#1  
Old 08-28-2006, 08:20 PM
Apprentice
 
Join Date: Aug 2005
Location: Dallas, TX
Posts: 156
Default Dough Bubble Question

Hey All -

This past weekend, I borrowed some dough from our local pizza place (Campania - they make it with Caputo, but confessed to having a "little" olive oil in it) and cooked in our wood oven. The pizzas were very good - but one thing I noticed was big bubbles forming in the dough as it cooked. I do not get these bubbles when I make the dough myself.

Does anyone have any idea what causes the bubbles - too much air in the dough??

I always wonder what those dough bubble poppers were for...

Jay
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  #2  
Old 08-29-2006, 07:30 AM
maver's Avatar
Master Builder
 
Join Date: Aug 2006
Location: Puyallup, WA
Posts: 571
Default My, what big occhi you have

I think this is multifactorial but two significant factors are how well the gluten in the dough is developed (the elasticity of the gluten allows the dough to stretch to capture the bubble rather than 'popping' and passing it on to another cell in the crumb structure) and how lightly you handle the dough (avoiding forcing out the starter bubbles that have formed during fermentation). I suppose a wetter dough also will contribute to this by allowing more stretch before the proteins cook (and set). I'm drawing more on bread baking experience, look at recipes for ciabatta where you want really big 'occhi' in the bread - careful kneading and light handling with a wetter dough. Any other takers? Canuck Jim would probably know more about this. If you prefer a thin somewhat crackly crust you could use a drier dough and work it harder. Also, any standing time after you roll out the dough allows new starter bubbles, getting it topped and quickly into the oven after rolling it out would leave it flatter?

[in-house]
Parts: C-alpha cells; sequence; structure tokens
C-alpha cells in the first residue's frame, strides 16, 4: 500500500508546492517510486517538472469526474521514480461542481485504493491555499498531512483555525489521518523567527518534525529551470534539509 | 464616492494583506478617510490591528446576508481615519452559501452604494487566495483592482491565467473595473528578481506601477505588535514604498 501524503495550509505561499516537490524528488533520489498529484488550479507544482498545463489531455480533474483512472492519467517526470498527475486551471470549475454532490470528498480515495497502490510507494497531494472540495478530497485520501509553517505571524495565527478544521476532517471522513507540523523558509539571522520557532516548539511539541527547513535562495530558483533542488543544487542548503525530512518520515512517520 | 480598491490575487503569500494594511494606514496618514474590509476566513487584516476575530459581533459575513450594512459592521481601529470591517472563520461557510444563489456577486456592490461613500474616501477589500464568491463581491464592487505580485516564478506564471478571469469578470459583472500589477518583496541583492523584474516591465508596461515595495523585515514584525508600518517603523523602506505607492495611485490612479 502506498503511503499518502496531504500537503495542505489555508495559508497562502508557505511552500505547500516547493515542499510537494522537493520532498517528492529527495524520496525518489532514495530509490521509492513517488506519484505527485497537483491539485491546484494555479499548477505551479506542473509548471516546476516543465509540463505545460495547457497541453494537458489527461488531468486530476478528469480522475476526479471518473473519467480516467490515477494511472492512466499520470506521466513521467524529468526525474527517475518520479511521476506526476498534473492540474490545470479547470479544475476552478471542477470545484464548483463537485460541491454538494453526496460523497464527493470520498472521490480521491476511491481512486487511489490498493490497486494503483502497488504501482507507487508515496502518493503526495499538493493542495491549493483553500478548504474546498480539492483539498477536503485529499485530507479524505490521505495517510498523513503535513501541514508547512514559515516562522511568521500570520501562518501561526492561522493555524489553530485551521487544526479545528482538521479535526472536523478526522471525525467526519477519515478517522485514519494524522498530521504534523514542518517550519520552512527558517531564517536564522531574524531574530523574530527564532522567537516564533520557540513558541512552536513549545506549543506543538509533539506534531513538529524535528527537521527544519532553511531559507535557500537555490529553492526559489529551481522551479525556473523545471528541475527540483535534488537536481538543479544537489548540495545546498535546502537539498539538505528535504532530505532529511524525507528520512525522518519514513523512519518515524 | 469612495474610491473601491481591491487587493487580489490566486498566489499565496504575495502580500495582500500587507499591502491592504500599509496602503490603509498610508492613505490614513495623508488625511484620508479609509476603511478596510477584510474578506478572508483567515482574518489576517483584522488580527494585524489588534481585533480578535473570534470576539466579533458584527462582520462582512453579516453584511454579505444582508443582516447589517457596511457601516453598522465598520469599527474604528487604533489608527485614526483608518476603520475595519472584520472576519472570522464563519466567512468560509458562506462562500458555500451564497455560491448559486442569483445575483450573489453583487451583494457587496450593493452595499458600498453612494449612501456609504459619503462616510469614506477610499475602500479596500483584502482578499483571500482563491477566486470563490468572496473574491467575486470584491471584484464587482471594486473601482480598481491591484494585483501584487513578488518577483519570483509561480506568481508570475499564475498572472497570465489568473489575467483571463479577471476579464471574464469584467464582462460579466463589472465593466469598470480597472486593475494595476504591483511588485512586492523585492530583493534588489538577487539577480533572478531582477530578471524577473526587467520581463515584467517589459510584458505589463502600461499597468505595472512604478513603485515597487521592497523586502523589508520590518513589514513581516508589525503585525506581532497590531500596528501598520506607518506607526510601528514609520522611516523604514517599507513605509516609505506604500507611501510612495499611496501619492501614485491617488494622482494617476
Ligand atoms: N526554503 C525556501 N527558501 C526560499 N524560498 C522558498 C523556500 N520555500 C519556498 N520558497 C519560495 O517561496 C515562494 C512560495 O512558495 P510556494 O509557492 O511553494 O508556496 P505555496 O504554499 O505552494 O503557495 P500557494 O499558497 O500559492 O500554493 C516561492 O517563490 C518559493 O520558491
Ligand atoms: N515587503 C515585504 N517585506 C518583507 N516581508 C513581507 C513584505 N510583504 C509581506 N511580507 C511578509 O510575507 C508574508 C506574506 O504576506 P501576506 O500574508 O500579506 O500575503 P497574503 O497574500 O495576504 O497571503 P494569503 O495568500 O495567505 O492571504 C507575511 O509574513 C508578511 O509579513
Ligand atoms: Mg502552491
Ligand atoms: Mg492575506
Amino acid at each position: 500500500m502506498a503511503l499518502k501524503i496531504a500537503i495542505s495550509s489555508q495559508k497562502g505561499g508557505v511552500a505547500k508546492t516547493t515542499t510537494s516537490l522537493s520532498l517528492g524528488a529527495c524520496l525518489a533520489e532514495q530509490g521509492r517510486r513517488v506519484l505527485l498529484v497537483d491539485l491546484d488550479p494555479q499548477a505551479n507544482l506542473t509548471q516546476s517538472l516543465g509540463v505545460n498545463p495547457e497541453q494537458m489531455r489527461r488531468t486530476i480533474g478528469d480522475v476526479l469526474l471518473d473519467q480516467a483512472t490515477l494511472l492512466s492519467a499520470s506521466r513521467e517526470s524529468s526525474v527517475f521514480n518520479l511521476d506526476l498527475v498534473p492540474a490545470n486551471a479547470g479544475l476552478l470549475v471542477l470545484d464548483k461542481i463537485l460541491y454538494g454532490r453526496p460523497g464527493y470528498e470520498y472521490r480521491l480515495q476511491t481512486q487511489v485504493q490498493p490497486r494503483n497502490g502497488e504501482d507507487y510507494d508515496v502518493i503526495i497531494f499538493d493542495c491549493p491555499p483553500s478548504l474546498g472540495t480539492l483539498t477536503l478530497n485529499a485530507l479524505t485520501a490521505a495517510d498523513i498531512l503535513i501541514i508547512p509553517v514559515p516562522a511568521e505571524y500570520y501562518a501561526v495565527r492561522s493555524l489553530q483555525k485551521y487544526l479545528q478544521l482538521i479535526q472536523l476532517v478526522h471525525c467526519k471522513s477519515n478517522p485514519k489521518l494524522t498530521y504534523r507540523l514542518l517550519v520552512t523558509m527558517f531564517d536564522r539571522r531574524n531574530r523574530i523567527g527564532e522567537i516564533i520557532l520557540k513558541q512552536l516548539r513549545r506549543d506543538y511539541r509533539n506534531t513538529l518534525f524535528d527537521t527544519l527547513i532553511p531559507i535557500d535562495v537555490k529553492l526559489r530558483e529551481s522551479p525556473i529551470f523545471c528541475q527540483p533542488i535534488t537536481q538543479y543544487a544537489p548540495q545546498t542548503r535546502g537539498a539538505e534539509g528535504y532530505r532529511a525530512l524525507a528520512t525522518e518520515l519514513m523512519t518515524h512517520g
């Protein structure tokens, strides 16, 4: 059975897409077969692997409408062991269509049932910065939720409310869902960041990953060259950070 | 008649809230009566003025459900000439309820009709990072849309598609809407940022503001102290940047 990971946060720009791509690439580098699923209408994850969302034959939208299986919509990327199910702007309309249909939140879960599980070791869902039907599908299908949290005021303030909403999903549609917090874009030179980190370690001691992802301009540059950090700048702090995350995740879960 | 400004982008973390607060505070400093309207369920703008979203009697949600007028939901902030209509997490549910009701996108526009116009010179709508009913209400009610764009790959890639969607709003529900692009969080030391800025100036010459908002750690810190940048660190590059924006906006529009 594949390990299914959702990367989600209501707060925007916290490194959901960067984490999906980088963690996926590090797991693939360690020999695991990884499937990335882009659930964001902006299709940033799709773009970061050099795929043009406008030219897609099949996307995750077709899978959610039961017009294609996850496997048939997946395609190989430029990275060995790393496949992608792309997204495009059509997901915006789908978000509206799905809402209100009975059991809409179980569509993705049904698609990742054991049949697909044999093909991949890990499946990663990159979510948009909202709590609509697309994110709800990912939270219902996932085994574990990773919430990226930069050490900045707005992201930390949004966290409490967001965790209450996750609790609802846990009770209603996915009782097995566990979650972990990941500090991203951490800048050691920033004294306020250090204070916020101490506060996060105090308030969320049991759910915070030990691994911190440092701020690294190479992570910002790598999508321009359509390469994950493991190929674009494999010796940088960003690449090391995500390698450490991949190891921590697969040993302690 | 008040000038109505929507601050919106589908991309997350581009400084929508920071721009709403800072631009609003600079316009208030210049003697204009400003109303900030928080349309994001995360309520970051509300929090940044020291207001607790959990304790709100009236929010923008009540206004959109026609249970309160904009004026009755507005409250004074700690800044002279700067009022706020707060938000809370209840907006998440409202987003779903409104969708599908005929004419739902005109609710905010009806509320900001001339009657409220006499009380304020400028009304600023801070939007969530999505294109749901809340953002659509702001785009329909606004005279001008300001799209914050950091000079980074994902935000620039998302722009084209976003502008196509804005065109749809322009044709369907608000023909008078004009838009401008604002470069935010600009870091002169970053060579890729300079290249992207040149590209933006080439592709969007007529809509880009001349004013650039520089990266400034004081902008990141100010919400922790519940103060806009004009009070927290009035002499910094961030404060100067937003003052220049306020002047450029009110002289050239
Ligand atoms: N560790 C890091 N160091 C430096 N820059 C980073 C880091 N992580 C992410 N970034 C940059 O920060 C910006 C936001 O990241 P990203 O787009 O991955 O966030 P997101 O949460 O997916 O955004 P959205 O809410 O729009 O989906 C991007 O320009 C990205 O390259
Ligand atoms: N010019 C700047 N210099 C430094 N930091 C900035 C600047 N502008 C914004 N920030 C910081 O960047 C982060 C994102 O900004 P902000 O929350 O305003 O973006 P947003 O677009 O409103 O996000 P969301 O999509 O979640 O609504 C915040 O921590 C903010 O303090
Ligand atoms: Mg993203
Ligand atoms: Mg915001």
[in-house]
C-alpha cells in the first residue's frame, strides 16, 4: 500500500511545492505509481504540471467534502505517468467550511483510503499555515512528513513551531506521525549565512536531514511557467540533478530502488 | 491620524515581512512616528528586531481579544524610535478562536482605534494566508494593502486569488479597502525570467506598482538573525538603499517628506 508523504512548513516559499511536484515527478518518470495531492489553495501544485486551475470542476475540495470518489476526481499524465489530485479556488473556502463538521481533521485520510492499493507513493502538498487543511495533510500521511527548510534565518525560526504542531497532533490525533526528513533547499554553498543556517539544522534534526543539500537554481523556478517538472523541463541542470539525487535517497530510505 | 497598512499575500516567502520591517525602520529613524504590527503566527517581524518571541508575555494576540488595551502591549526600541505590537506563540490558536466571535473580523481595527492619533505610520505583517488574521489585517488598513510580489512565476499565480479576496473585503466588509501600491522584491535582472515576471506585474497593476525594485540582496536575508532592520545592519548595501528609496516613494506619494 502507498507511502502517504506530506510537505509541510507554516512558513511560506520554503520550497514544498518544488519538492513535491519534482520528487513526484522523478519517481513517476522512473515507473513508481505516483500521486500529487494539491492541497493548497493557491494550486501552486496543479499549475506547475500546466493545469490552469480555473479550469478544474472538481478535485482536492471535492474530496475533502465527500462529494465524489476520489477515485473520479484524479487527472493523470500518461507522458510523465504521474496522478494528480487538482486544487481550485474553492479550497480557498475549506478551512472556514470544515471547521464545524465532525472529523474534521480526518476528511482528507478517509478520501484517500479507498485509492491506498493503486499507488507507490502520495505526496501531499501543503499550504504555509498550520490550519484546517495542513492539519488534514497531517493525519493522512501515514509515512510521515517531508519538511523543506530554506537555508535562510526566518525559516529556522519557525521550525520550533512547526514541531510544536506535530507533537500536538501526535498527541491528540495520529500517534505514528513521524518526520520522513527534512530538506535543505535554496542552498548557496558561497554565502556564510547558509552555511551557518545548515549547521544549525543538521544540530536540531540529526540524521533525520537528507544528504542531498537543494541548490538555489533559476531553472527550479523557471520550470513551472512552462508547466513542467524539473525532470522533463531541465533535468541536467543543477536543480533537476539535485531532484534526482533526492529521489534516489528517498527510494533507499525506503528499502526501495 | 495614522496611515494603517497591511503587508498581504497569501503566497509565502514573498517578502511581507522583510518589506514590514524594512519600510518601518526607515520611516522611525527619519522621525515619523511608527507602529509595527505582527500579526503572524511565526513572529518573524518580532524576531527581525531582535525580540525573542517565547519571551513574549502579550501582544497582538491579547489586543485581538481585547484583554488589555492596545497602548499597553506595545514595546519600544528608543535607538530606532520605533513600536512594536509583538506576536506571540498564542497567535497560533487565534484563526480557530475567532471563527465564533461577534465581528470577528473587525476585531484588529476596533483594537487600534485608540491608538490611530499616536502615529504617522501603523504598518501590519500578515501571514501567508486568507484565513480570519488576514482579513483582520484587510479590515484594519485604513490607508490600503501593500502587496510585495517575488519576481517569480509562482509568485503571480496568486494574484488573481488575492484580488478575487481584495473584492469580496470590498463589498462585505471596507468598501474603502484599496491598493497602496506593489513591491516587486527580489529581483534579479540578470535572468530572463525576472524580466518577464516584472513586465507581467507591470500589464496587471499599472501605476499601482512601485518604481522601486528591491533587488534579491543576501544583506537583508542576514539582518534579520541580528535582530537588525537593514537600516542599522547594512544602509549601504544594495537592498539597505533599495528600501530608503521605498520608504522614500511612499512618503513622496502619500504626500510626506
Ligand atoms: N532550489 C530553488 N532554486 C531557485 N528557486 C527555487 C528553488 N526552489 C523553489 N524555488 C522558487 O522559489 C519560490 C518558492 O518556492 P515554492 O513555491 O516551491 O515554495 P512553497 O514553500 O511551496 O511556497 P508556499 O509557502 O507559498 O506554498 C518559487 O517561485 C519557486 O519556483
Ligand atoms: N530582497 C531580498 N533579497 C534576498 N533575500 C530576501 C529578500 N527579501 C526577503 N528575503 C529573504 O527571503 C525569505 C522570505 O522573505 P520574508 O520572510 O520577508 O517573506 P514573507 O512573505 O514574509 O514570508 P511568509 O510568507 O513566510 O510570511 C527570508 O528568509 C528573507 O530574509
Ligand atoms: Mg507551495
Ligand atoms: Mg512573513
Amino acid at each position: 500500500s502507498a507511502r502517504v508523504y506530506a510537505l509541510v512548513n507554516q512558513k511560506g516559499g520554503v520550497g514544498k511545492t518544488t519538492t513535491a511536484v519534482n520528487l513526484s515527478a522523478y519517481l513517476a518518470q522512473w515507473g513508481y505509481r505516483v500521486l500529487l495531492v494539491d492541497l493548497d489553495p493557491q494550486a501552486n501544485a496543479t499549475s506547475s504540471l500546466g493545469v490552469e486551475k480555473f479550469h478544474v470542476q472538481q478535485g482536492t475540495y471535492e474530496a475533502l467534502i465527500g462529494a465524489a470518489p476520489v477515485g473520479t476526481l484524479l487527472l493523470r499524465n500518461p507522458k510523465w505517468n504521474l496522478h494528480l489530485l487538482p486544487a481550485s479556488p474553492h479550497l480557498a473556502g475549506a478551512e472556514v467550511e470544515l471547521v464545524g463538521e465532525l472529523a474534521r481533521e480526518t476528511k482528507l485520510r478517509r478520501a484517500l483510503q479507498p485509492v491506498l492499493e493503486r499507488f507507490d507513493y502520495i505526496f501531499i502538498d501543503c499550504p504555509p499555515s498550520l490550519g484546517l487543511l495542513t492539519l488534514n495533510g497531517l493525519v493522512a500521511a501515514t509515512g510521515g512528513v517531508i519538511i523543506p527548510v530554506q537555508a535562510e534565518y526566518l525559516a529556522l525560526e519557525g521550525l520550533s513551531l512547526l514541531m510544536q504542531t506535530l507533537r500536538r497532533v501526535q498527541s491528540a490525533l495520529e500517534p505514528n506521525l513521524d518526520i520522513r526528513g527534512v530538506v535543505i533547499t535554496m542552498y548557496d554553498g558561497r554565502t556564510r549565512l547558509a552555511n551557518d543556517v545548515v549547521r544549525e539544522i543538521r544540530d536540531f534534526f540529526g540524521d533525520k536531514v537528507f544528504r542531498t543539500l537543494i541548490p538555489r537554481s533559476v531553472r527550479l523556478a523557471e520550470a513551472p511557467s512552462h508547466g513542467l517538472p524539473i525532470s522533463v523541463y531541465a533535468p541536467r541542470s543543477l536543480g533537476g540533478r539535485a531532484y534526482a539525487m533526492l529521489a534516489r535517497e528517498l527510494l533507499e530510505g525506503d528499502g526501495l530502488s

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  #3  
Old 08-30-2006, 07:31 PM
CanuckJim's Avatar
Il Pizzaiolo
 
Join Date: Jan 2006
Location: Prince Albert, Ontario, Canada
Posts: 1,479
Default Handling

Maver,

Thanks for the plug. I don't think it really matters--pizza or bread--when you're talking about high-hydration doughs. Allowing time for the gluten to develop (a rest of about 20 mins, then adding the salt), careful kneading (the dough temp should reach 77-81 F, no higher) and handling the dough very gingerly to avoid deflation take practice and patience. Without them, the crumb stucture will be dense. I wish I could say I always get it just right.

Jim
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